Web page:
Ask yourself: Pick one of your weaker areas. What are you going to specifically do this week to help make this weakness into a strength?
3) 7 ways to know when you’re winning
So, while it’s difficult to keep an accurate system of metrics on your kid’s spiritual growth, there are indicators we can look for that will give us some feedback on how our kids are tracking spiritually. Let’s consider a handful.
#1 Response to drama or things not going their way
How does your son or daughter react when trouble hits? When situations go differently than they were hoping, what’s their response? Is it the end of the world? Do they blame others or deny any fault of their own? Do they accept responsibility or how about do they go to you or God for help?
#2 Willingness to obey
Are your kids obedient to all authorities in their life? Are they respectful to their coaches? Teachers? Adult neighbors? How they treat other people is a big indicator to keep an eye on.
#3 Notice the marginalized at school
How do your kids respond to the kids at their school who are pushed to the side? Do they sit with the kids who eat alone in the cafeteria or make fun of them?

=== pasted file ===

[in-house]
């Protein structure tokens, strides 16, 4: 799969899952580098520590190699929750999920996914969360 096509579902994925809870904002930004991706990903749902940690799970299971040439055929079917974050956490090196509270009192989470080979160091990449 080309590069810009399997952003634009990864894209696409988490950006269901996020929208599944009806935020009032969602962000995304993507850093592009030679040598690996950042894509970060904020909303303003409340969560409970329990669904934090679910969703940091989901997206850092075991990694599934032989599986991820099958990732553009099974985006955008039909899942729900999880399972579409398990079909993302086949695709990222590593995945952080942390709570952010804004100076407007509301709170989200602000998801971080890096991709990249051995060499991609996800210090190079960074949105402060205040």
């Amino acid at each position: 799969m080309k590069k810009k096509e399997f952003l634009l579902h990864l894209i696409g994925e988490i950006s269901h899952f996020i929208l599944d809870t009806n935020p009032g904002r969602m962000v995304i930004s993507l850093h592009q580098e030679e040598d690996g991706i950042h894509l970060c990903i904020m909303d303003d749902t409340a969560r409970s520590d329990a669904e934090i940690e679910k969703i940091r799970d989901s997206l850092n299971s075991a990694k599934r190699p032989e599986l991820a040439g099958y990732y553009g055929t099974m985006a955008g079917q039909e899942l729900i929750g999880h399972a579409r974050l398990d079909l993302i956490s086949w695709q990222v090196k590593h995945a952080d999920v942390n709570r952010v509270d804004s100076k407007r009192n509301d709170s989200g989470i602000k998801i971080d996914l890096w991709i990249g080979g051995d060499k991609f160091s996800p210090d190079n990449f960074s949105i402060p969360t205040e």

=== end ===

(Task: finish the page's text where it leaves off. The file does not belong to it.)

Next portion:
Who does your child spend most time with on the phone or hanging out with after school? A teenager’s friends have massive influence over them. Who they choose to hang out with says a lot about who they are becoming.
#5 Who they date
What kind of person does your kid go out with or want to go out with? What are their motives for dating?
#6 How they act when they disagree with you
It’s not necessarily a bad thing when your kids disagree with you. What matters is how they respond when they disagree. Are they respectful? Deceitful? Are they obedient to your rules even when they don’t understand them?